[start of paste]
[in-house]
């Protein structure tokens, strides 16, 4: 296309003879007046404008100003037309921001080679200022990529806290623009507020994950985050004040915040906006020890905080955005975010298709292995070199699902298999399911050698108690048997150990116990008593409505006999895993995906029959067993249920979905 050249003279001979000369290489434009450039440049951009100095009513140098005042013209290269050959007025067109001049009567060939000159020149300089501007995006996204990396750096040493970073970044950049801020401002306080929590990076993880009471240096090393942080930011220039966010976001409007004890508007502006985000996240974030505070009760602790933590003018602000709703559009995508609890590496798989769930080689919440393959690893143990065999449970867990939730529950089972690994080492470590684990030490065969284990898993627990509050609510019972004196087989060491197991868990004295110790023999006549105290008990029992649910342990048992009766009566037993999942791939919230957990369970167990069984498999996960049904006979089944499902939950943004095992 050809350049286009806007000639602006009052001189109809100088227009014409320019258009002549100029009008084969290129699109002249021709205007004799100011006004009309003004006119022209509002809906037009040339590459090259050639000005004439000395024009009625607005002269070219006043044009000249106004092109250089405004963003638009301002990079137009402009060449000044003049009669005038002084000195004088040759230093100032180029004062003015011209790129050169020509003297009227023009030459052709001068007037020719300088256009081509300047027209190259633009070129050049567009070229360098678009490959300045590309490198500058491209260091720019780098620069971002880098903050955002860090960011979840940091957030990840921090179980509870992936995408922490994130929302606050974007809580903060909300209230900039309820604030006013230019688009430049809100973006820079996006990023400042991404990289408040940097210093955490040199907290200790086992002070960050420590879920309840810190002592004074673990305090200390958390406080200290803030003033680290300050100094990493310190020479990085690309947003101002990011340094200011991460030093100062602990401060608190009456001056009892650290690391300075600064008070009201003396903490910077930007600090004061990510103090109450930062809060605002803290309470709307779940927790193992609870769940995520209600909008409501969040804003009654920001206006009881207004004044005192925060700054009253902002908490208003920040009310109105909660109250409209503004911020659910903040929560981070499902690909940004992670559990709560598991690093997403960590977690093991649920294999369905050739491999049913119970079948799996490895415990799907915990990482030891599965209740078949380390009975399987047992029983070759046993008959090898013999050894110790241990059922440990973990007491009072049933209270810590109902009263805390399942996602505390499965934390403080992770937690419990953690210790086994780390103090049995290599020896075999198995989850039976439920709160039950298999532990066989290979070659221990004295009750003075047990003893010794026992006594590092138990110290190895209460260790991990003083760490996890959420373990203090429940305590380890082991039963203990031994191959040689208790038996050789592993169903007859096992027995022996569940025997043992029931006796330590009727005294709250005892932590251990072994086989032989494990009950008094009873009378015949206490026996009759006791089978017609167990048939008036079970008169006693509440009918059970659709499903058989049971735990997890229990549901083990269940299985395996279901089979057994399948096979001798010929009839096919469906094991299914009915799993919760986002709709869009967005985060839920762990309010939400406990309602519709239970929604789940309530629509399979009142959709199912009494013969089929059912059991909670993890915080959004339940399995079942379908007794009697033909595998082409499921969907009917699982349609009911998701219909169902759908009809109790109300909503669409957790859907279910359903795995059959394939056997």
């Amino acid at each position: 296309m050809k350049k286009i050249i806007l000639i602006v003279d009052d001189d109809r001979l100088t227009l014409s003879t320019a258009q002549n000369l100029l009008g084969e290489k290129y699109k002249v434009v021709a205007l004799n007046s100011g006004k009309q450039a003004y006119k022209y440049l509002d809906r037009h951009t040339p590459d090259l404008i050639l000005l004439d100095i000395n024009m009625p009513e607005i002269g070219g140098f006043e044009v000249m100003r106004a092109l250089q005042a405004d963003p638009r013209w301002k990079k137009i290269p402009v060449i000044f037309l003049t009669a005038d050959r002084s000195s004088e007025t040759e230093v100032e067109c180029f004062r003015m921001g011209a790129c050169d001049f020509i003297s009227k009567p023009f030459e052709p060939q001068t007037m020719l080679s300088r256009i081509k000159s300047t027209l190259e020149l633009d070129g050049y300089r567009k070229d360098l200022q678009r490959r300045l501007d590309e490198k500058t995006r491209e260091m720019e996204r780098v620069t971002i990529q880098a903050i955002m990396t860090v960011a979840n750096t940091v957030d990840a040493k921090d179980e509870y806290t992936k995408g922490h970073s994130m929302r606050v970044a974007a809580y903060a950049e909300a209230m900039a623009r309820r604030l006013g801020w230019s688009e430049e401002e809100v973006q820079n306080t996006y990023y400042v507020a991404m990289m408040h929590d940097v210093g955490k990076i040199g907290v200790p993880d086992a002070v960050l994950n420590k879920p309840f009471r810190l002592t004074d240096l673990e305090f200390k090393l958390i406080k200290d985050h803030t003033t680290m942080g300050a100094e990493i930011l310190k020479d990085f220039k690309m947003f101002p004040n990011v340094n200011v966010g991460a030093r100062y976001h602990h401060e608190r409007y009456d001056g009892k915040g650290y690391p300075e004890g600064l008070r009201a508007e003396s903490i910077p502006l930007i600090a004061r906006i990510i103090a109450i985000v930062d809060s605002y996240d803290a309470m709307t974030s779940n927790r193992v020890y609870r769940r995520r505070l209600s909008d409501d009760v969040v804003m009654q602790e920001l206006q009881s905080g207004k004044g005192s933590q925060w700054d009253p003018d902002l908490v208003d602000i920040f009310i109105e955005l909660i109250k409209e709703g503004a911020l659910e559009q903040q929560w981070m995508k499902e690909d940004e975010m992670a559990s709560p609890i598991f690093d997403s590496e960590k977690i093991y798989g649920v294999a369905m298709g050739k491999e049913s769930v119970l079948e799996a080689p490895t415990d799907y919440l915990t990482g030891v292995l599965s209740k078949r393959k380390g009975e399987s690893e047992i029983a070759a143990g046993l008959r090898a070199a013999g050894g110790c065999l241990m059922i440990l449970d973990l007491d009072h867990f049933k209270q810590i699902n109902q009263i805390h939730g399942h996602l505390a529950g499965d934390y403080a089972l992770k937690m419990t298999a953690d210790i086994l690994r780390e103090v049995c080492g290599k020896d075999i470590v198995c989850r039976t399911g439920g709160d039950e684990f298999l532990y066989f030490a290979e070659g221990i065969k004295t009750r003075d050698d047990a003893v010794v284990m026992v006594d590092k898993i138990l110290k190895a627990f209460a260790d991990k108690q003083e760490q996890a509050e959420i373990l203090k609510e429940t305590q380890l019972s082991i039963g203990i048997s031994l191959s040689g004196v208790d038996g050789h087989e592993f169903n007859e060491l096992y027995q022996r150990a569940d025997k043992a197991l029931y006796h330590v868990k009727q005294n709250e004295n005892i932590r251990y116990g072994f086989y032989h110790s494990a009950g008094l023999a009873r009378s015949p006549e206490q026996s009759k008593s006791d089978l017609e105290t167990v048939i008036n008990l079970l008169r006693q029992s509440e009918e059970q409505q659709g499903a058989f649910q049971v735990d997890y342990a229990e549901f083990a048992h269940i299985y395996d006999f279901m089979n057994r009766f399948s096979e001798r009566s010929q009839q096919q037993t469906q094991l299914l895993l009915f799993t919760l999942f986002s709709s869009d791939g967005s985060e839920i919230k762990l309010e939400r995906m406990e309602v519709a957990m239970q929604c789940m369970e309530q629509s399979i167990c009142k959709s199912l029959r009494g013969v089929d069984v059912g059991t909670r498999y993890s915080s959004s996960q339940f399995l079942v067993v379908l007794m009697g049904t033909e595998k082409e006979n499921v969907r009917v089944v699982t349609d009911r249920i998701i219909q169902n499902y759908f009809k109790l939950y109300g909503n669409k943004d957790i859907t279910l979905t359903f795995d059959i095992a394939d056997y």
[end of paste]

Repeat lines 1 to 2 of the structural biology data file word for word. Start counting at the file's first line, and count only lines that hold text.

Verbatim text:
[in-house]
């Protein structure tokens, strides 16, 4: 296309003879007046404008100003037309921001080679200022990529806290623009507020994950985050004040915040906006020890905080955005975010298709292995070199699902298999399911050698108690048997150990116990008593409505006999895993995906029959067993249920979905 050249003279001979000369290489434009450039440049951009100095009513140098005042013209290269050959007025067109001049009567060939000159020149300089501007995006996204990396750096040493970073970044950049801020401002306080929590990076993880009471240096090393942080930011220039966010976001409007004890508007502006985000996240974030505070009760602790933590003018602000709703559009995508609890590496798989769930080689919440393959690893143990065999449970867990939730529950089972690994080492470590684990030490065969284990898993627990509050609510019972004196087989060491197991868990004295110790023999006549105290008990029992649910342990048992009766009566037993999942791939919230957990369970167990069984498999996960049904006979089944499902939950943004095992 050809350049286009806007000639602006009052001189109809100088227009014409320019258009002549100029009008084969290129699109002249021709205007004799100011006004009309003004006119022209509002809906037009040339590459090259050639000005004439000395024009009625607005002269070219006043044009000249106004092109250089405004963003638009301002990079137009402009060449000044003049009669005038002084000195004088040759230093100032180029004062003015011209790129050169020509003297009227023009030459052709001068007037020719300088256009081509300047027209190259633009070129050049567009070229360098678009490959300045590309490198500058491209260091720019780098620069971002880098903050955002860090960011979840940091957030990840921090179980509870992936995408922490994130929302606050974007809580903060909300209230900039309820604030006013230019688009430049809100973006820079996006990023400042991404990289408040940097210093955490040199907290200790086992002070960050420590879920309840810190002592004074673990305090200390958390406080200290803030003033680290300050100094990493310190020479990085690309947003101002990011340094200011991460030093100062602990401060608190009456001056009892650290690391300075600064008070009201003396903490910077930007600090004061990510103090109450930062809060605002803290309470709307779940927790193992609870769940995520209600909008409501969040804003009654920001206006009881207004004044005192925060700054009253902002908490208003920040009310109105909660109250409209503004911020659910903040929560981070499902690909940004992670559990709560598991690093997403960590977690093991649920294999369905050739491999049913119970079948799996490895415990799907915990990482030891599965209740078949380390009975399987047992029983070759046993008959090898013999050894110790241990059922440990973990007491009072049933209270810590109902009263805390399942996602505390499965934390403080992770937690419990953690210790086994780390103090049995290599020896075999198995989850039976439920709160039950298999532990066989290979070659221990004295009750003075047990003893010794026992006594590092138990110290190895209460260790991990003083760490996890959420373990203090429940305590380890082991039963203990031994191959040689208790038996050789592993169903007859096992027995022996569940025997043992029931006796330590009727005294709250005892932590251990072994086989032989494990009950008094009873009378015949206490026996009759006791089978017609167990048939008036079970008169006693509440009918059970659709499903058989049971735990997890229990549901083990269940299985395996279901089979057994399948096979001798010929009839096919469906094991299914009915799993919760986002709709869009967005985060839920762990309010939400406990309602519709239970929604789940309530629509399979009142959709199912009494013969089929059912059991909670993890915080959004339940399995079942379908007794009697033909595998082409499921969907009917699982349609009911998701219909169902759908009809109790109300909503669409957790859907279910359903795995059959394939056997």